Rio simply can't afford to sit on its assets
Sam Walsh has much to do if the miner is to regain its mojo, writes Paddy Manning.
Rio Tinto's first loss was broadly welcomed by investors hoping to see an end to the bad news and pleased by the higher-than-expected dividend.
But the morning after Thursday's result for last year brought more sober analyses of the challenge facing the new chief executive, Sam Walsh, given Rio's overwhelming reliance on its Pilbara iron ore mines in Western Australia.
According to Commonwealth Bank analysts, the Pilbara delivered 104 per cent of Rio's earnings before interest and tax (EBIT) last year - which says nothing else mattered, and nearly everything else was effectively a drag on earnings, even in a year when the company's realised iron ore prices from Australia dropped 20 per cent.
Iron ore has staged a dramatic recovery from below $US90 a tonne to above $US150 a tonne, and is holding up for now. Accordingly, Rio shares have run strongly since the end of August, rising 45 per cent despite the turmoil last month that included the announcement of $US14 billion in write-downs, the dumping of the former chief Tom Albanese, and his being replaced by Walsh, the former iron ore chief.
Rio's shares pulled back on Friday as the market digested the numbers and Walsh's single message on the earnings call: pursuing greater value for shareholders.
But CBA's Andrew Hines said last year's figures underlined the scale of the challenge for Rio: the imbalances in its asset base and the "plummeting" return on invested capital last year to just 7.9 per cent.
As the accompanying table shows, CBA analysts class only four of Rio's assets as "tier one" - meaning they achieve a return on capital above 15 per cent, they have more than 10 years to run, and they account for more than 5 per cent of group EBIT. Those assets are iron ore in Australia, iron ore in Canada, the Kennecott Utah copper mine, and a 30 per cent stake in the huge Escondida copper mine in Chile, majority-owned by BHP Billiton.
Those four assets represent just 37 per cent of Rio's total asset base, but contributed 126 per cent of its EBIT last year.
Put another way, two-thirds of Rio's assets - including coal and uranium, and the up-for-sale aluminium and diamonds businesses - subtracted 26 per cent from group earnings.
CBA has compared Rio to the BHP of the mid-to-late '90s. After years of poor acquisitions and loose capital investment decisions, the market had lost sight of the quality of BHP's underlying asset base.
As Hines wrote last month: "The template for what Rio needs to do next already exists - in our view, Rio should follow the example set by Paul Anderson and Chip Goodyear when they cleaned up BHP."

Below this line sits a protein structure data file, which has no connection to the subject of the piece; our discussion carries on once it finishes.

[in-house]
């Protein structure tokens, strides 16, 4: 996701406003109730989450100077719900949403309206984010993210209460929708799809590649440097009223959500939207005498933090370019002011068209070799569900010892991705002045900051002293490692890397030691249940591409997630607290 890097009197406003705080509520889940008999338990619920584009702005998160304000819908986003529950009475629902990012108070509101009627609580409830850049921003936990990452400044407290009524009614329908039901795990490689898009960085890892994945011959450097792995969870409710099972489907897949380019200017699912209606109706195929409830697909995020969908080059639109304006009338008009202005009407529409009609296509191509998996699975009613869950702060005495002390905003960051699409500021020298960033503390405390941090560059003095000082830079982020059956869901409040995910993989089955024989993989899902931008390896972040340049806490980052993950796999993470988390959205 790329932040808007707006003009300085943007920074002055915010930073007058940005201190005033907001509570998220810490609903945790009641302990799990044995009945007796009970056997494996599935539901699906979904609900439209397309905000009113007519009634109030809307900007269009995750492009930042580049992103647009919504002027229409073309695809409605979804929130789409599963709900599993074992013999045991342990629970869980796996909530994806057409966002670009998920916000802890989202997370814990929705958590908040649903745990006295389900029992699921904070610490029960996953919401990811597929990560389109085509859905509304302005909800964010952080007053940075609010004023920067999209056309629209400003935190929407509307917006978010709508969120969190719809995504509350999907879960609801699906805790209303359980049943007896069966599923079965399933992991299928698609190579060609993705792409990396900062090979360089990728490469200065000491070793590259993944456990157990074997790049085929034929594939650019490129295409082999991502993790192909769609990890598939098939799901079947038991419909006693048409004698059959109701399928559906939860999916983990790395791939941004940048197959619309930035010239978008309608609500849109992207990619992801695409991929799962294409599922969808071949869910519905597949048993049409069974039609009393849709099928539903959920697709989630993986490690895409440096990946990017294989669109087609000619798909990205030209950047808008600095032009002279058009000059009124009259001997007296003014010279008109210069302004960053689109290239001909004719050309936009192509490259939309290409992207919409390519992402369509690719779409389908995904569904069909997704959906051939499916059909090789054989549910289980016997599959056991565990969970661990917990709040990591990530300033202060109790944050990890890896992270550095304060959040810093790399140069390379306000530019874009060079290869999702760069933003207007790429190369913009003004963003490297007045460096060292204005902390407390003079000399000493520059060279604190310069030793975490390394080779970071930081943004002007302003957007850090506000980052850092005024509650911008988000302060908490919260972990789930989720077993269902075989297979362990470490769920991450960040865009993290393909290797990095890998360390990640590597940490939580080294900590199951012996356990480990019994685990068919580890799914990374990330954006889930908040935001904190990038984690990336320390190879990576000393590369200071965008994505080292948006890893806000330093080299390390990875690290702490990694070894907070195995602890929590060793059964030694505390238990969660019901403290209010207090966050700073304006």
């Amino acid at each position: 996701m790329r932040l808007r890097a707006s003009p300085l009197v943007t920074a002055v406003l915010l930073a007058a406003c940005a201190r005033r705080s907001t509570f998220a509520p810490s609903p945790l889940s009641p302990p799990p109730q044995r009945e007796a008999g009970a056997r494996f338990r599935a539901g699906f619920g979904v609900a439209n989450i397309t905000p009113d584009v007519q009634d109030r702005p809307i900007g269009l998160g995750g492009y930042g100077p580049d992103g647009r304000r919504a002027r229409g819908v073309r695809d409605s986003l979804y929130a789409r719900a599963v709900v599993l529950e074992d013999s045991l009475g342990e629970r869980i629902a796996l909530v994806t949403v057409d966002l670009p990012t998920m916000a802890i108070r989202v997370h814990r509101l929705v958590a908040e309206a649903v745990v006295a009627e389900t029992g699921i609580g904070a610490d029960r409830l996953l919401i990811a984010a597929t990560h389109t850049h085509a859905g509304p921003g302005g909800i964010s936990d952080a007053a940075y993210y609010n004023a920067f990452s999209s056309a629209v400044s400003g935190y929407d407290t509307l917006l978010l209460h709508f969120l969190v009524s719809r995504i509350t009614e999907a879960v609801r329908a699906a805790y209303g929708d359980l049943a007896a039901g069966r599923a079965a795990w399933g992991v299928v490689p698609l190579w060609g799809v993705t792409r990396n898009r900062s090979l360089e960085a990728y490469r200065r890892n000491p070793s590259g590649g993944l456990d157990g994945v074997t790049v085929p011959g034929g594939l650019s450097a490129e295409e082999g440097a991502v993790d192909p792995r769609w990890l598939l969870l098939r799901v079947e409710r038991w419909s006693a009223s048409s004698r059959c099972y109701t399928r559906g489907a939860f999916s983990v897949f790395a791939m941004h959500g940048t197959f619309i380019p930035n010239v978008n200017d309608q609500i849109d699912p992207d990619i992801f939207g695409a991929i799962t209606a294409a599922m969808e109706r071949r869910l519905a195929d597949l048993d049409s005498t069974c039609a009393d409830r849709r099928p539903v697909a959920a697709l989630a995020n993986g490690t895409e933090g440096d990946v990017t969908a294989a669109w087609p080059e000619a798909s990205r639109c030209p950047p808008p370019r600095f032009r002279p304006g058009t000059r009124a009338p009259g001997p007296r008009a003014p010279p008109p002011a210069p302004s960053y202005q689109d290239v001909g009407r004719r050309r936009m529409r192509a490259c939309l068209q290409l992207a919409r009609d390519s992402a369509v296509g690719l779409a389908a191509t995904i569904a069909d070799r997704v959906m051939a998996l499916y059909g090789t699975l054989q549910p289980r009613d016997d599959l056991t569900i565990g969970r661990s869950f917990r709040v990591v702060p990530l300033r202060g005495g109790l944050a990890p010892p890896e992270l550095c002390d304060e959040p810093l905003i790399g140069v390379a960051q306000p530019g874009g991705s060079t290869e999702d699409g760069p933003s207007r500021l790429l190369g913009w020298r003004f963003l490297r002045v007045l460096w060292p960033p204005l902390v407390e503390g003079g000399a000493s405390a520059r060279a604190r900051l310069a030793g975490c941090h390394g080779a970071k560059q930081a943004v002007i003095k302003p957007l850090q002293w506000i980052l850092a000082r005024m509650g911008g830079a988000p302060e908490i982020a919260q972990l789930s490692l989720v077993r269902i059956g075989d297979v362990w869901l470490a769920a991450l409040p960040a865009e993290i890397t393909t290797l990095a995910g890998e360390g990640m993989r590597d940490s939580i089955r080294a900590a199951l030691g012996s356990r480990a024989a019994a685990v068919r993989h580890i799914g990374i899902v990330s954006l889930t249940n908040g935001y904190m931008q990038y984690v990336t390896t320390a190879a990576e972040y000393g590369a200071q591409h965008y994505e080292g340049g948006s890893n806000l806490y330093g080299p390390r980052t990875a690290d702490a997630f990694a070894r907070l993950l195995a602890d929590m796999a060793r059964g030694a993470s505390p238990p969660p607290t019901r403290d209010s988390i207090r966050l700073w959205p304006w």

On that view, the other two-thirds of Rio's assets need to be improved, closed or sold. It's a massive transformation.
A case study is Rio's coal business in Queensland and NSW - by rights, a tier one asset. Between 2008 and last year, CBA notes, revenue fell 3 per cent, with a 10 per cent increase in production offset by an 11 per cent decline in price; net profit fell 77 per cent; expenses increased 77 per cent; and return on capital dropped from 239 per cent to 11 per cent.
JPMorgan's Lyndon Fagan says Rio delivered a "solid result". He marginally raised his earnings forecast for this year and next.
Fagan welcomed confirmation from Walsh that further mergers and acquisitions were "not on the radar" and expected "significant cash proceeds" from an expanded list of non-core asset sales.
In the London earnings call, the soon-to-depart finance chief, Guy Elliott, confirmed: "We are looking at further disposals than the ones that we've announced."
Fagan said Walsh's overall message was "what the market wanted to hear".
Citi's Clarke Wilkins wrote that Rio was "regaining the mojo" it lost in the aftermath of the disastrous acquisitions of Alcan ($US38 billion, 2007) and Riversdale Mining ($US3.9 billion, 2011).
"We expect Rio to regain the swagger in 2013," wrote Wilkins, helped by the high iron ore price.
"To do this, we think Rio needs to deliver on the fast-tracked Pilbara iron ore projects and reduction in costs to increase cash flow. If this is combined with assets sales, it should put the company in a position to return excess cash to shareholders in 2014 through dividend increases and capital management."
Citi expects BHP, which delivers its interim result on Thursday, to deliver underlying earnings for the first half of 2012-13 of $US6 billion, down 40 per cent on the $US10 billion reported a year ago, because of lower iron ore, copper, aluminium and coal prices and the stronger dollar.
After taking a $US2.8 billion write-down against its US shale acquisitions in August, BHP should present a much cleaner set of figures next week.
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